Puget Sound Energy’s Baker River Migration Program Helps Fish Thrive

Amid the shadow of Mount Baker and surrounding natural beauty, The Baker River Hydroelectric Project is Puget Sound Energy’s largest hydropower operation. Its two dams, which help form the reservoirs of Baker Lake and Lake Shannon, produce 215-megawatts of power.

The Baker River is an important tributary of the Skagit River, but its dams are too high to have fish ladders. Instead, a trap and haul method is used to guide fish past the dams. Photo courtesy: Puget Sound Energy

But as a major tributary of the Skagit River, the Baker River is also a critical route for migratory fish species like sockeye and Coho salmon. In the mid-1980s, declining fish populations had reached critically-low numbers, but in the ensuing decades, PSE’s investment in fishery systems has brought those populations back from the brink.

PSE’s greatest gains in helping local fish populations have come since 2008, when the company received a new 50-year federal operating license for the Baker River Hydroelectric Project. Since then, PSE has worked collaboratively with 23 different agencies at the local, state, federal and tribal levels to create and operate a number of fish enhancement facilities and processes.

The Life of a Salmon

PSE fish technicians and biologists examine collected salmon smolt as part of the process of facilitating fish migration. Photo courtesy: Puget Sound Energy

The Baker River Basin is home not just to sockeye and Coho salmon, but also to cutthroat and bull trout, among other species. But sockeye remains its most plentiful variety.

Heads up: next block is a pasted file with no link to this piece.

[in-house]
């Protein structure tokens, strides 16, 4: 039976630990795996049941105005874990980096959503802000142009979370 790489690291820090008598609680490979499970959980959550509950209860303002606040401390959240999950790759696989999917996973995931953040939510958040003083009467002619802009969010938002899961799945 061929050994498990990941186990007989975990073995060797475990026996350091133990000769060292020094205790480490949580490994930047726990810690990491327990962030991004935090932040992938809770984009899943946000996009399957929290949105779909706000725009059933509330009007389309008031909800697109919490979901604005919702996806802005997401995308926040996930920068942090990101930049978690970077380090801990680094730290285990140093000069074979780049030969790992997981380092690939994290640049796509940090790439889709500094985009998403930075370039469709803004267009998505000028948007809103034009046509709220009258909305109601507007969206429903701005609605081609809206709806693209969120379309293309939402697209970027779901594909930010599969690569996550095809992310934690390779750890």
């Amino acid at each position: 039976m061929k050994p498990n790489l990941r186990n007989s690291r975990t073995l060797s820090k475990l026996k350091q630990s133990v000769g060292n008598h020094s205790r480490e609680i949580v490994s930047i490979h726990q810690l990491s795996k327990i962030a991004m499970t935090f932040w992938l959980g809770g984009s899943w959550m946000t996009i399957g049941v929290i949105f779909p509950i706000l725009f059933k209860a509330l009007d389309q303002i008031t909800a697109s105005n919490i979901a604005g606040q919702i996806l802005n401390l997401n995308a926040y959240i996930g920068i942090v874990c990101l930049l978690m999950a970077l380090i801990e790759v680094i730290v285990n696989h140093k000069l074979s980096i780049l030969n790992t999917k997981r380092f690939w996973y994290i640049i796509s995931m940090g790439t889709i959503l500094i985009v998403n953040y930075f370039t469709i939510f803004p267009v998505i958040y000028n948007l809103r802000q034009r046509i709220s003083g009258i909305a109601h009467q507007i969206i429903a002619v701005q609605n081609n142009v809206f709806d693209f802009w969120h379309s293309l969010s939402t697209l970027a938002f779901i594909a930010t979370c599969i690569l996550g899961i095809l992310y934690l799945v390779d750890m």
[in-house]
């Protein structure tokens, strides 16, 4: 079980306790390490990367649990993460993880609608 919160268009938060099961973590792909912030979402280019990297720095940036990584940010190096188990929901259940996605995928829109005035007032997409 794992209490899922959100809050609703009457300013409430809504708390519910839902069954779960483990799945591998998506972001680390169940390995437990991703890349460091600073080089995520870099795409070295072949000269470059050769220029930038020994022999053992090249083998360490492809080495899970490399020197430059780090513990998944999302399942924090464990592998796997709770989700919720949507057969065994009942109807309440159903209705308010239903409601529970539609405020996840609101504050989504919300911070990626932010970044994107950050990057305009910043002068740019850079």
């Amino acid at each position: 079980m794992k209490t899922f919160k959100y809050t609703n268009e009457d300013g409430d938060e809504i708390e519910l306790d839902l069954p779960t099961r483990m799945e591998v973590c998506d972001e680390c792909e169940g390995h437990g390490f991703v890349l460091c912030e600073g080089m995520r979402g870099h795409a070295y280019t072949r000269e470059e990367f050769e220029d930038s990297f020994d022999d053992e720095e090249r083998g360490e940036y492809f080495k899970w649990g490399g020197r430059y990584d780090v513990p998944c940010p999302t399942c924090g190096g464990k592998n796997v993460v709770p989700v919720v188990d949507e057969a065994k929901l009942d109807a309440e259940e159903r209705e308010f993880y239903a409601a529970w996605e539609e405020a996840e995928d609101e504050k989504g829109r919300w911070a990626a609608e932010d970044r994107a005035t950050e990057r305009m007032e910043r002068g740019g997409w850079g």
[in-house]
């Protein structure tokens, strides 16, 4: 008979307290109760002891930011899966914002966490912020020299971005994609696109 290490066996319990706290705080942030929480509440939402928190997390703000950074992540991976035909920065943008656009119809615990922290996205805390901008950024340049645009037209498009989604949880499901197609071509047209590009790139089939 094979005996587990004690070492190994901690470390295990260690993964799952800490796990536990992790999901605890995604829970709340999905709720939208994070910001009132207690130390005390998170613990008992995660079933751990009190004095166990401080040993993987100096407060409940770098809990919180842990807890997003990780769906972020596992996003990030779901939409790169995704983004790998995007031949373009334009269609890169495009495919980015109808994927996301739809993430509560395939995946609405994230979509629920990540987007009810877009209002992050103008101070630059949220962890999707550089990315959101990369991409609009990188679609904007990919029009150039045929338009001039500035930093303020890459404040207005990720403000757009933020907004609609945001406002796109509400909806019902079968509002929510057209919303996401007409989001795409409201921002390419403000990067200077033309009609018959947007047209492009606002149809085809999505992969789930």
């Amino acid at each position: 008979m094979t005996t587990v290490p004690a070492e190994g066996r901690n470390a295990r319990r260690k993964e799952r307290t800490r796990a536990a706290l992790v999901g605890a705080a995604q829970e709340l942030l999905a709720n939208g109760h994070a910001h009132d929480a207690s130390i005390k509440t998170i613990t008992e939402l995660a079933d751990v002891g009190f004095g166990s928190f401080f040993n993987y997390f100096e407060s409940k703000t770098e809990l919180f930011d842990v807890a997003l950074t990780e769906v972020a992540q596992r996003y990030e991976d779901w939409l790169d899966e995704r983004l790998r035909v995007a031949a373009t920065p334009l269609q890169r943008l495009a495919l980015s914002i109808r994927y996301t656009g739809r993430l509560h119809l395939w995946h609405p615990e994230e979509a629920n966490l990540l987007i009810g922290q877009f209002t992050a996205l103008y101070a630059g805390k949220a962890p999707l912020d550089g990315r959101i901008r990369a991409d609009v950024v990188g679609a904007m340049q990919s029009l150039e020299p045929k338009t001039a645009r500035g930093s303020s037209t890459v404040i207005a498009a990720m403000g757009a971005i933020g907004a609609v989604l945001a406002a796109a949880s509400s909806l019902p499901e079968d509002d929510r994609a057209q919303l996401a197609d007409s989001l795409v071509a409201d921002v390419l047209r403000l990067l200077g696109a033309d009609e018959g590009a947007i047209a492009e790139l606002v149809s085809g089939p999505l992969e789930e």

The life cycle of this fish, of course, is one of upstream and downstream migration, beginning each autumn with eggs laid in fresh water spawning grounds. Those eggs hatch about three months later, and after feeding off egg yolk sacs for several weeks, the young fish, known as fry, learn to swim.

The fish continue to grow, and are known as parr until their first birthdays, by which time they become smolt. At this stage, known as smoltification, the juvenile fish head downstream towards a salt water environment. After several years in the Pacific Ocean, the adult salmon head back upstream into fresh water, back to the Baker River, with that activity peaking in the summer months.

Upon reaching spawning grounds, the fish will spawn by October and then die within two weeks of completing their life cycle.

For many decades along the Baker River, adult sockeye returns averaged 3,500 fish. But by 1985, that return had bottomed out at just 99 fish. Arnie Aspelund, senior resource scientist at PSE, says that double-digit number was a wake-up call for PSE and everyone involved in monitoring fish migration.

Since bottoming out in the mid 1980s, returns of adult sockeye salmon have soared to new record levels. A record 52,000 returns were recorded in 2015. Photo courtesy: Puget Sound Energy

At that point, PSE fish restoration efforts began in earnest, with 8 of the 10 highest annual returns on record occurring since 1994. In 2015, a record number of 52,773 sockeye salmon returned to spawn. Juvenile sockeye populations set a fish passage record two years later, registering nearly 1.1 million smolt. Records continue to be set this year, when salmon fry production at the Sockeye Population Enhancement Facility hit 11 million.